Ebony and ivory live together in perfect harmony / Side by side on my piano keyboard / Oh Lord, why don’t we?
Cultural veterans of the early 1980s will recall—as much as they might prefer not to—the lyrics of Paul McCartney and Stevie Wonder’s chart-topping ode to interracial fellowship, which, it’s safe to say, was not a career high point for either artist. That song’s facile moral architecture is shared, to a considerable degree, by the director Peter Farrelly’s Green Book, the story of a white man and a black man—the latter a pianist—bonding on a road trip through the Deep South in the early 1960s. (How much did I want to come up with a way not to cite Driving Miss Daisy in the first two sentences of this review? Very, very much.)
The good news is that Farrelly—half of the fraternal duo that brought us intermittently brilliant comedies such as There’s Something About Mary and Me, Myself & Irene—has done a nice job with this fairly simplistic message film, most particularly by casting Viggo Mortensen and Mahershala Ali as his two principals. First-rate execution can’t solve all of a film’s problems, but Mortensen and Ali offer a reminder that it can solve an awful lot of them.
The film is, as they say, based on a true story. It takes its title from a guide, The Negro Motorist Green Book, that explains how to “travel while black” in the South. Mortensen plays Tony Lip—the nickname is a reference to the character’s verbosity, not the distinctive scar Mortensen suffered in a teenage encounter with a barbed-wire fence—an Italian American working stiff from the Bronx whose job as a bouncer at the Copacabana has gone on a temporary hiatus due to renovations at the club. When we first meet him, he is depicted as so racist that he throws away two glasses that had been used by the black workers who fixed the floor of his kitchen. (This way, you see, his inevitable “evolution” will be that much more dramatic.)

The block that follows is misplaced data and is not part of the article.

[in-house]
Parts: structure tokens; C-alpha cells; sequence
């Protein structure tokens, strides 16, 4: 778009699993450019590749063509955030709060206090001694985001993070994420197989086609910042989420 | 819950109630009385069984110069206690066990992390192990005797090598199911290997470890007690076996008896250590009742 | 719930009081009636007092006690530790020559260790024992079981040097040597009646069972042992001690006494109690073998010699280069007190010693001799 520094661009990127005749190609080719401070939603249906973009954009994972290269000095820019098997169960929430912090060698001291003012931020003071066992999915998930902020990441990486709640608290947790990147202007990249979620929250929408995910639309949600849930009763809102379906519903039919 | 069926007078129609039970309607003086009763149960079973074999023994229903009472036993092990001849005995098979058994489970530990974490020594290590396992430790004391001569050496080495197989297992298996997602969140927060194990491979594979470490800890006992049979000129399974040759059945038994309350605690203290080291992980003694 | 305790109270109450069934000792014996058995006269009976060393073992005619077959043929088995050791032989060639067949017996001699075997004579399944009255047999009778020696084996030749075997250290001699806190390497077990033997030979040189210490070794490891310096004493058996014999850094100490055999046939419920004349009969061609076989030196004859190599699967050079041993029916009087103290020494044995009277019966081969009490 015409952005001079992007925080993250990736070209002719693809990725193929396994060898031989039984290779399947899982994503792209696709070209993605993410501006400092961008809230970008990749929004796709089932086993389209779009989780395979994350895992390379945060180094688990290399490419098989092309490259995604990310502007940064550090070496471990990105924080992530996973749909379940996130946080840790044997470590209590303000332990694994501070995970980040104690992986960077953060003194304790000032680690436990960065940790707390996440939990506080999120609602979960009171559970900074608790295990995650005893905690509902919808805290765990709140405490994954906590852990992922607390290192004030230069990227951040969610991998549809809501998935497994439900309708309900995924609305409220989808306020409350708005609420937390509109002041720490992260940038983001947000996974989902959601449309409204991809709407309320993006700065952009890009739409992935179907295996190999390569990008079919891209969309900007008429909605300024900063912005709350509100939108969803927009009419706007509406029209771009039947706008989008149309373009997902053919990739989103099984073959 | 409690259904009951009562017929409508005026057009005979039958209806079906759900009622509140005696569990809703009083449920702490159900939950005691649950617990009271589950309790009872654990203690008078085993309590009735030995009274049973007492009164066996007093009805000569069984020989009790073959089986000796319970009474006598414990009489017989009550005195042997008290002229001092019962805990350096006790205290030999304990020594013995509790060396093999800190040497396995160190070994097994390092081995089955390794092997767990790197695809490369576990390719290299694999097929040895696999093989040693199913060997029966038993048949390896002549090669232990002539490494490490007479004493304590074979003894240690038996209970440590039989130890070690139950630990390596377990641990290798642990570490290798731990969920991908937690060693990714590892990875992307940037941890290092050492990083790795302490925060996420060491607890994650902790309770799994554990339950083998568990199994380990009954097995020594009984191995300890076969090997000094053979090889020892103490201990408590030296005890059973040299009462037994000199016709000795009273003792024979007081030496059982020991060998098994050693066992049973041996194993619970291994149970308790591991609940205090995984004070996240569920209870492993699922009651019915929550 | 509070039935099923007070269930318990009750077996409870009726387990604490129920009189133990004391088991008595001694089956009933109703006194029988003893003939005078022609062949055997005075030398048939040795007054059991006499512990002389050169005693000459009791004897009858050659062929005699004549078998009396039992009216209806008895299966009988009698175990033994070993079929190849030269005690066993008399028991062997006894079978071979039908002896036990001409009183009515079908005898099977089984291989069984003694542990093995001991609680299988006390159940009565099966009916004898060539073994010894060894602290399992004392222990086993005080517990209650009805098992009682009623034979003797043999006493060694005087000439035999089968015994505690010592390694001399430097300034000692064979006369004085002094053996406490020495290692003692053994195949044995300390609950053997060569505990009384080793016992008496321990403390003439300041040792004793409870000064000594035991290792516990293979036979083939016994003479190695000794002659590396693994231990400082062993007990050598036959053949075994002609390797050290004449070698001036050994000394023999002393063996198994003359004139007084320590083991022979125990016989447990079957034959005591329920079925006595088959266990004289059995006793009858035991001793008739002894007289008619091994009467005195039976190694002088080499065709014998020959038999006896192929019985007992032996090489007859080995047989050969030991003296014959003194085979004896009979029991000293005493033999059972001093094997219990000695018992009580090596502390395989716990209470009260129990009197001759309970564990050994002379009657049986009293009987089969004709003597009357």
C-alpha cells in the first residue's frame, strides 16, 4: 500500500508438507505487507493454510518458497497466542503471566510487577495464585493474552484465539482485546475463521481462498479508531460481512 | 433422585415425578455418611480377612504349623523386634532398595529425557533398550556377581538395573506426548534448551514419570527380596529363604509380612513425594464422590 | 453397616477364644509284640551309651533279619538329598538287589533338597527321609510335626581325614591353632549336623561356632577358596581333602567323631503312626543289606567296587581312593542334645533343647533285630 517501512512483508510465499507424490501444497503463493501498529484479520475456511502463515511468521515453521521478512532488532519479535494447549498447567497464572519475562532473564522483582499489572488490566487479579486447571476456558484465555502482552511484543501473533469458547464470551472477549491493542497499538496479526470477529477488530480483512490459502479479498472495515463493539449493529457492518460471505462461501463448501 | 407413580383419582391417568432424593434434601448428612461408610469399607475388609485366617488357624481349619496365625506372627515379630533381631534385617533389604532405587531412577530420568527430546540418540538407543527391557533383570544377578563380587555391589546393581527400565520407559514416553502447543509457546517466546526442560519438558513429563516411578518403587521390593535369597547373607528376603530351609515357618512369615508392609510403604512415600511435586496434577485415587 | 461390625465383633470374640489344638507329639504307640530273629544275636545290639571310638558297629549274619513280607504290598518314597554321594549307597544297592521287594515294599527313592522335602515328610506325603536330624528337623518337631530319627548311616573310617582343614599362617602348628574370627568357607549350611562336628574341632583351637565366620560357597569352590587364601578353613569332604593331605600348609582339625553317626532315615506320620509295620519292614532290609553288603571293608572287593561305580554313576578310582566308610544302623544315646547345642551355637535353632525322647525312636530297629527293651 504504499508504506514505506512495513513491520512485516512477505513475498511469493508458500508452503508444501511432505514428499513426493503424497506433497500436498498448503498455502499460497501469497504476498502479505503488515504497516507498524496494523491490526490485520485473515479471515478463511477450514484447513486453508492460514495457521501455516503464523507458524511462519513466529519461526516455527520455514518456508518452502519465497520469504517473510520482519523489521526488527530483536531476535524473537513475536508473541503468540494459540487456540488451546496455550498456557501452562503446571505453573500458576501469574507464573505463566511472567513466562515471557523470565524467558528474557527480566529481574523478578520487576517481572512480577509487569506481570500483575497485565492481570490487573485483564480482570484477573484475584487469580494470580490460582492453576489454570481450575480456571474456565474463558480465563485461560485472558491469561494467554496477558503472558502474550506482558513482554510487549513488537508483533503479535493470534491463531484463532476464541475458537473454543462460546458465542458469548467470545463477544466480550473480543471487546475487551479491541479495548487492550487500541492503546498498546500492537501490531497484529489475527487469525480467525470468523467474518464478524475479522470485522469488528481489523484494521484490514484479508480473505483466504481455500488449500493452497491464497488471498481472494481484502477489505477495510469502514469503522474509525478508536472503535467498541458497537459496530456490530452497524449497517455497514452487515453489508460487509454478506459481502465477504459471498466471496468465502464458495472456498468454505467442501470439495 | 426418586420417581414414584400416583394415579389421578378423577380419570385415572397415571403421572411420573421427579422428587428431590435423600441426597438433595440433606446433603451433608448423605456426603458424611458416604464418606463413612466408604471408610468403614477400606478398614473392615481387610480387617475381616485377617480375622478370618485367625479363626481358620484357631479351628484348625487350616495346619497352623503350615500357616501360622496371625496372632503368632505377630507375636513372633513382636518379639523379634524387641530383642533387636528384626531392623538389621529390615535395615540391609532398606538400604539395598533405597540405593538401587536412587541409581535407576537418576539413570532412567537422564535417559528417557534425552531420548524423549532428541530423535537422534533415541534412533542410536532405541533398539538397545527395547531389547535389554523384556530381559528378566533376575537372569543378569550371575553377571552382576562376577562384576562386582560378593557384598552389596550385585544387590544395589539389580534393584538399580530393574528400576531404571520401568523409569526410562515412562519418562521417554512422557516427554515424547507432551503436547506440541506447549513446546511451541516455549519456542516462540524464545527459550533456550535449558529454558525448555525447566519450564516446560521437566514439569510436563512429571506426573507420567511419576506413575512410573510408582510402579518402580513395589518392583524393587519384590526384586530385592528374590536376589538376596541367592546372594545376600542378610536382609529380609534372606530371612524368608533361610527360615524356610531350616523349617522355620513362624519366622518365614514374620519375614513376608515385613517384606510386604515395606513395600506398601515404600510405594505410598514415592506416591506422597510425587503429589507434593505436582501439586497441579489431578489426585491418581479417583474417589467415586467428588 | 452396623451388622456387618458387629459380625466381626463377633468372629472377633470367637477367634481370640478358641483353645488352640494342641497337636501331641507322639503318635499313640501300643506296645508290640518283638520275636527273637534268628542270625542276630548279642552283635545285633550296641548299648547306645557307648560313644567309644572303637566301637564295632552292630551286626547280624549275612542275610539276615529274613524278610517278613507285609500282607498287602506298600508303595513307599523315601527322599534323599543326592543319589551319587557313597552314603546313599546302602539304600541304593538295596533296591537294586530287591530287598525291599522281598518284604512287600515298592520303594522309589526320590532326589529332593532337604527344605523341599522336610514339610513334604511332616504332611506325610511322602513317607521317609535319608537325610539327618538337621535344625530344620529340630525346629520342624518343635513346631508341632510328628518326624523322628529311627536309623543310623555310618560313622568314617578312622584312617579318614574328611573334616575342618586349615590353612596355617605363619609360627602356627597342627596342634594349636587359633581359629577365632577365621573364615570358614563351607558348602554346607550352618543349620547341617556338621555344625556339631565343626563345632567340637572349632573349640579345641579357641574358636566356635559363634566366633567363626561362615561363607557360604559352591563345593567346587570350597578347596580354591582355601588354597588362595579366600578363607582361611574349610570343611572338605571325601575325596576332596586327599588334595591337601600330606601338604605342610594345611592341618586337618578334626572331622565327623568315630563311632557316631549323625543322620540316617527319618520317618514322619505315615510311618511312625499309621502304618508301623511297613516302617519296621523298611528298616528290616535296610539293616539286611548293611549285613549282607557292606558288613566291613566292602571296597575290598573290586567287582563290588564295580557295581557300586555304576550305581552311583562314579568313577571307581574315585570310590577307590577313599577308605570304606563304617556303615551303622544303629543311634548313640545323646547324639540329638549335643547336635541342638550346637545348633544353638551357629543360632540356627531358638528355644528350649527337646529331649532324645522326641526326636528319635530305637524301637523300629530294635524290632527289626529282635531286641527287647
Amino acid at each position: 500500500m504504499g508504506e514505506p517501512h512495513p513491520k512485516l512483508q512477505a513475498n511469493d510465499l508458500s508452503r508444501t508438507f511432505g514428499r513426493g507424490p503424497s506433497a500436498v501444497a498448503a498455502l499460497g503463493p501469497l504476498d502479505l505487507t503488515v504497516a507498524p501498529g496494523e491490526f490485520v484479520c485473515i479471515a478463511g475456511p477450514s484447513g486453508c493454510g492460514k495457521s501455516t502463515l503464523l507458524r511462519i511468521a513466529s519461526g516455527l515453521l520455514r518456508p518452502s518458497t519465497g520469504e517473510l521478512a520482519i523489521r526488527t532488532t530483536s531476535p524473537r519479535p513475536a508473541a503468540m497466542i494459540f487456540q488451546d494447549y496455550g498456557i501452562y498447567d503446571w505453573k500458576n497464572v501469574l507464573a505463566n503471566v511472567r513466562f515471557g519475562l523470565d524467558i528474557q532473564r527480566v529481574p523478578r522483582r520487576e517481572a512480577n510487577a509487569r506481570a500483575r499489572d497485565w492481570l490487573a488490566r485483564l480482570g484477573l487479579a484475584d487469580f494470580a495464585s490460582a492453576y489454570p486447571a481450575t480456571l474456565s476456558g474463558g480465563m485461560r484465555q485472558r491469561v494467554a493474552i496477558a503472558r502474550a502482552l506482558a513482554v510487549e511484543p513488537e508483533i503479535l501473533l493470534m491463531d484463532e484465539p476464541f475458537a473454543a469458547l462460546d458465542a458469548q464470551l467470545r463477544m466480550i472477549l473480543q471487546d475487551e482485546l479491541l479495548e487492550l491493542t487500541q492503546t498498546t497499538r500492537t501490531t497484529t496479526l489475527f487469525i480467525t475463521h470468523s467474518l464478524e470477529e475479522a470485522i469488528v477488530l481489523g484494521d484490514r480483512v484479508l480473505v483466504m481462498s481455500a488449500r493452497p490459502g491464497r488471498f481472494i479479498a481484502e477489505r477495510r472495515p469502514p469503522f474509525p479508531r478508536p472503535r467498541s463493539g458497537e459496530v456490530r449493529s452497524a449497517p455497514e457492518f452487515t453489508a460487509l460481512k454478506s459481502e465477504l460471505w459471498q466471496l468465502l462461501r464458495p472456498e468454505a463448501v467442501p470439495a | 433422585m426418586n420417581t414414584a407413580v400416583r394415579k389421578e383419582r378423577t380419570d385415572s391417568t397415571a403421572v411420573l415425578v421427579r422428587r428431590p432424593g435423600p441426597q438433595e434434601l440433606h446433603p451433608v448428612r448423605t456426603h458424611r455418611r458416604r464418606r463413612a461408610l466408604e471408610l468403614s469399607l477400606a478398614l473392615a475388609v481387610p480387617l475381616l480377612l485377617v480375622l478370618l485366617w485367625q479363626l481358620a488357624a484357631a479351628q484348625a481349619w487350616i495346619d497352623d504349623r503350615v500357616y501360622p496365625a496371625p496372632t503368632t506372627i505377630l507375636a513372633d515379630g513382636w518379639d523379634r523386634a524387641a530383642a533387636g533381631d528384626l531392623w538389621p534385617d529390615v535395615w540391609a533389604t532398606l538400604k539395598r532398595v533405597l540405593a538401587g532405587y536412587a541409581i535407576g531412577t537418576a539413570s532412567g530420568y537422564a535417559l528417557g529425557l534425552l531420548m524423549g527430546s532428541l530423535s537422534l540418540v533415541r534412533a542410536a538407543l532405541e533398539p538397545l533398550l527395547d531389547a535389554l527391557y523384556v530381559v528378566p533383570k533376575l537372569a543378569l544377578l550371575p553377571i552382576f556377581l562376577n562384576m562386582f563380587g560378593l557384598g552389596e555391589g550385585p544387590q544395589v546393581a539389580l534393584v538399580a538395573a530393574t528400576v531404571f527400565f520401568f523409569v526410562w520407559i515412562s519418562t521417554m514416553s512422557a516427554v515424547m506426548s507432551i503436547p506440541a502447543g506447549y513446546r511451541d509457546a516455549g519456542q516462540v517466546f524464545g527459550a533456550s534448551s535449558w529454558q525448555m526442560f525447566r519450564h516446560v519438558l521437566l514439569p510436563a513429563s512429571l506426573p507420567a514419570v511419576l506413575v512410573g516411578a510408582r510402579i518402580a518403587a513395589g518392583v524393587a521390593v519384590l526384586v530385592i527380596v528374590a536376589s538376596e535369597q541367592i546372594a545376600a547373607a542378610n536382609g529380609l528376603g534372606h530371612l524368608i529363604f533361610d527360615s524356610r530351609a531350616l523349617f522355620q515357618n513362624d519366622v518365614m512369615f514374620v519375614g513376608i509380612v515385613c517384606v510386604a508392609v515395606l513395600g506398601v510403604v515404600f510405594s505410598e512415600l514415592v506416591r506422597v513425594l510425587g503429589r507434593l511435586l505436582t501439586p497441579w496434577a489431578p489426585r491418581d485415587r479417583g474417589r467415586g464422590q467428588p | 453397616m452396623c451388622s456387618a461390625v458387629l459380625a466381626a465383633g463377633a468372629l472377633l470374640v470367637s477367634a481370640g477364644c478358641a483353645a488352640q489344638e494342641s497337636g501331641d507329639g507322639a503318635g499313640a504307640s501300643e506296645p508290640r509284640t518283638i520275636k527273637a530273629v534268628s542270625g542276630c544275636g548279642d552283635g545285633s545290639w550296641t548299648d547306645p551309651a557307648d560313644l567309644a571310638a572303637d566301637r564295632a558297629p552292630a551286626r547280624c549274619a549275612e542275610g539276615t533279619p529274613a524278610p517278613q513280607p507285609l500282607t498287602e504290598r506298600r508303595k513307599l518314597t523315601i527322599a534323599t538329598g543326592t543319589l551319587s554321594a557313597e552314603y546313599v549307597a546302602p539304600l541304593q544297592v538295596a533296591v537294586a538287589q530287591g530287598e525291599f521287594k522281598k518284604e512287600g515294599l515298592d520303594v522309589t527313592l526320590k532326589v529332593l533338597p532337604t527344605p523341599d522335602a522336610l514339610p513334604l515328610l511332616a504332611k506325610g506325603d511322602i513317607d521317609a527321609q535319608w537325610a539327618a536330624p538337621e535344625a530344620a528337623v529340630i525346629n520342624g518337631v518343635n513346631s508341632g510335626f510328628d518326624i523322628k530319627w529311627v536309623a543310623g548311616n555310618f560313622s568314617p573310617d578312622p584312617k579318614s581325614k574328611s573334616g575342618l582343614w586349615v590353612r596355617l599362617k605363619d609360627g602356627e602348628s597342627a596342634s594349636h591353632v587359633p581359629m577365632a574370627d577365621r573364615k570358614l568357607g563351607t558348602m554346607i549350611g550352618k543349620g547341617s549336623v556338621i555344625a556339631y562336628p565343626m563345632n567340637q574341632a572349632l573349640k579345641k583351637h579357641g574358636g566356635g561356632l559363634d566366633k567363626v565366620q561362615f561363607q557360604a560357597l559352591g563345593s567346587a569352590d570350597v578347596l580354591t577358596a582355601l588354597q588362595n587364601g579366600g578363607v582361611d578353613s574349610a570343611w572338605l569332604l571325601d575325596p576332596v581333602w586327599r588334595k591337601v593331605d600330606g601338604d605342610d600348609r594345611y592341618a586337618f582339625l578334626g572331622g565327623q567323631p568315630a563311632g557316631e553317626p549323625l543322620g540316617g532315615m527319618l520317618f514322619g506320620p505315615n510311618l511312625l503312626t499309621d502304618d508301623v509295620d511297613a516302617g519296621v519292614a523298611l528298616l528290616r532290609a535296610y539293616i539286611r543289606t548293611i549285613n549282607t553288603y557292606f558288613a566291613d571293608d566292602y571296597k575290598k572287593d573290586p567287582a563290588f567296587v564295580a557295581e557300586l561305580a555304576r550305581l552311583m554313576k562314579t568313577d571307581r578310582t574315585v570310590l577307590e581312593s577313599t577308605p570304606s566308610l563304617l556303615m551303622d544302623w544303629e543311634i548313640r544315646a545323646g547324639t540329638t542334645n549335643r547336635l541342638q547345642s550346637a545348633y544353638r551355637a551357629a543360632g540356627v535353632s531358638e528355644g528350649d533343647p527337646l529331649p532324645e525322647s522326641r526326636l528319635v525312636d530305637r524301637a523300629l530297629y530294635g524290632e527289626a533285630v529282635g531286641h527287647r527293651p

Ali, meanwhile, stars as the virtuoso jazz pianist Don Shirley, who lives in a palatial studio above Carnegie Hall, festooned with busts, vases, and elephant tusks. He’s about to undertake a two-month concert tour that, after a midwestern leg, will head south: Raleigh, Macon, Memphis, Little Rock, Baton Rouge, Birmingham. Given that he is a black man and the year is 1962, he wants to hire a driver who is also capable of handling any unpleasantness that might be encountered along the way. Ergo: Tony.
Once the two men hit the road, the movie proceeds almost precisely as any moviegoer would expect. The earthy Tony introduces the worldly Don to Chubby Checker and fried chicken. The worldly Don teaches the earthy Tony about Orpheus and how to write letters to his wife, Dolores (Linda Cardellini), that are about more than what he ate for lunch. Eventually, Tony will lecture Don that, thanks to his modest roots, he is “way more blacker than you.” Though the film doesn’t do a lot with this intended cultural inversion—the black man who is wealthy and cosmopolitan, the white man who has scarcely set foot outside the Bronx but who has common sense—it nonetheless provides adequate narrative fodder.
The true gratifications of Green Book, however, fall into two essential categories. There are the easy, crowd-pleasing episodes in which a southern racist is put in his place (an Alabama sheriff gets a call from Don’s friend Bobby Kennedy!) or is smacked around by Tony. And there are the delicate moments in which two superb actors elevate the film above its otherwise pedestrian screenplay—when, for instance, the habitual low-grade grifter Tony expresses extreme self-satisfaction at pocketing a pen he’s used to fill out an interview form, or when Don leans in tight over a Steinway, every fiber of his being seeming to flow through his fingers outward into the keys.
In an early letter from the road, Tony explains to his wife that Don is a genius, but “it don’t look fun to be that smart.” It’s a line that Farrelly’s slight but enjoyable film seems to take very much to heart. Green Book may supply little in the way of meaningful commentary on racial dynamics either in the 1960s or today. But thanks to Mortensen and Ali, it’s a perfectly pleasant way to spend two hours.
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